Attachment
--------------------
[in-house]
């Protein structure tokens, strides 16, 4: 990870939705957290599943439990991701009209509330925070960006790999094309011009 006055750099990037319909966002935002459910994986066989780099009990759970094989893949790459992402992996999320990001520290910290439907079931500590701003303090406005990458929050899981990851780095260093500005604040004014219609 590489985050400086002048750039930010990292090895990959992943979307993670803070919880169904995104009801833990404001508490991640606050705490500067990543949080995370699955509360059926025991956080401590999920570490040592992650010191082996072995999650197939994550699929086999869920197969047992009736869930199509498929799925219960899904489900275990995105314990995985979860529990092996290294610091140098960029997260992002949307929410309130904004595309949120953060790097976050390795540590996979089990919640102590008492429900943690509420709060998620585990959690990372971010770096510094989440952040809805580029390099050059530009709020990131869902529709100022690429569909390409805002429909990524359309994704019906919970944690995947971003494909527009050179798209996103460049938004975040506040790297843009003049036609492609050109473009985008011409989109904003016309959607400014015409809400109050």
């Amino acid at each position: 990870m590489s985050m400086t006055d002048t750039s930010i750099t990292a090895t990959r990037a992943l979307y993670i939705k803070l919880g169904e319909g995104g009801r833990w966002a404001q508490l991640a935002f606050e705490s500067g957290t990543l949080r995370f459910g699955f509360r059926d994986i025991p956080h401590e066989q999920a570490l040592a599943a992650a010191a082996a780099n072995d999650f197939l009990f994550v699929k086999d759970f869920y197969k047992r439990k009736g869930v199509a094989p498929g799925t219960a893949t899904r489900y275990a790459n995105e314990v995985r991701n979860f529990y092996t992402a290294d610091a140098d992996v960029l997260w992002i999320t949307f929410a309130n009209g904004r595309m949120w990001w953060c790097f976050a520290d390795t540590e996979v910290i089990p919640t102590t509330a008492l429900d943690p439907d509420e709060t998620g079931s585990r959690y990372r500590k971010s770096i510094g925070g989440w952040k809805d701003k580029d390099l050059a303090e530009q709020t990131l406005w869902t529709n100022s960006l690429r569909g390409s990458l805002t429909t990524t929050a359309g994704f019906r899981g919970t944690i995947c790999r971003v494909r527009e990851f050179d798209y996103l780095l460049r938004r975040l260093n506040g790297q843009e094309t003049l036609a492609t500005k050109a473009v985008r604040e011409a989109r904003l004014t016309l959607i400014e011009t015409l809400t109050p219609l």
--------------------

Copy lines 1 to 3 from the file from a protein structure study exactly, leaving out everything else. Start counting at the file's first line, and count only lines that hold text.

[in-house]
């Protein structure tokens, strides 16, 4: 990870939705957290599943439990991701009209509330925070960006790999094309011009 006055750099990037319909966002935002459910994986066989780099009990759970094989893949790459992402992996999320990001520290910290439907079931500590701003303090406005990458929050899981990851780095260093500005604040004014219609 590489985050400086002048750039930010990292090895990959992943979307993670803070919880169904995104009801833990404001508490991640606050705490500067990543949080995370699955509360059926025991956080401590999920570490040592992650010191082996072995999650197939994550699929086999869920197969047992009736869930199509498929799925219960899904489900275990995105314990995985979860529990092996290294610091140098960029997260992002949307929410309130904004595309949120953060790097976050390795540590996979089990919640102590008492429900943690509420709060998620585990959690990372971010770096510094989440952040809805580029390099050059530009709020990131869902529709100022690429569909390409805002429909990524359309994704019906919970944690995947971003494909527009050179798209996103460049938004975040506040790297843009003049036609492609050109473009985008011409989109904003016309959607400014015409809400109050």
């Amino acid at each position: 990870m590489s985050m400086t006055d002048t750039s930010i750099t990292a090895t990959r990037a992943l979307y993670i939705k803070l919880g169904e319909g995104g009801r833990w966002a404001q508490l991640a935002f606050e705490s500067g957290t990543l949080r995370f459910g699955f509360r059926d994986i025991p956080h401590e066989q999920a570490l040592a599943a992650a010191a082996a780099n072995d999650f197939l009990f994550v699929k086999d759970f869920y197969k047992r439990k009736g869930v199509a094989p498929g799925t219960a893949t899904r489900y275990a790459n995105e314990v995985r991701n979860f529990y092996t992402a290294d610091a140098d992996v960029l997260w992002i999320t949307f929410a309130n009209g904004r595309m949120w990001w953060c790097f976050a520290d390795t540590e996979v910290i089990p919640t102590t509330a008492l429900d943690p439907d509420e709060t998620g079931s585990r959690y990372r500590k971010s770096i510094g925070g989440w952040k809805d701003k580029d390099l050059a303090e530009q709020t990131l406005w869902t529709n100022s960006l690429r569909g390409s990458l805002t429909t990524t929050a359309g994704f019906r899981g919970t944690i995947c790999r971003v494909r527009e990851f050179d798209y996103l780095l460049r938004r975040l260093n506040g790297q843009e094309t003049l036609a492609t500005k050109a473009v985008r604040e011409a989109r904003l004014t016309l959607i400014e011009t015409l809400t109050p219609l």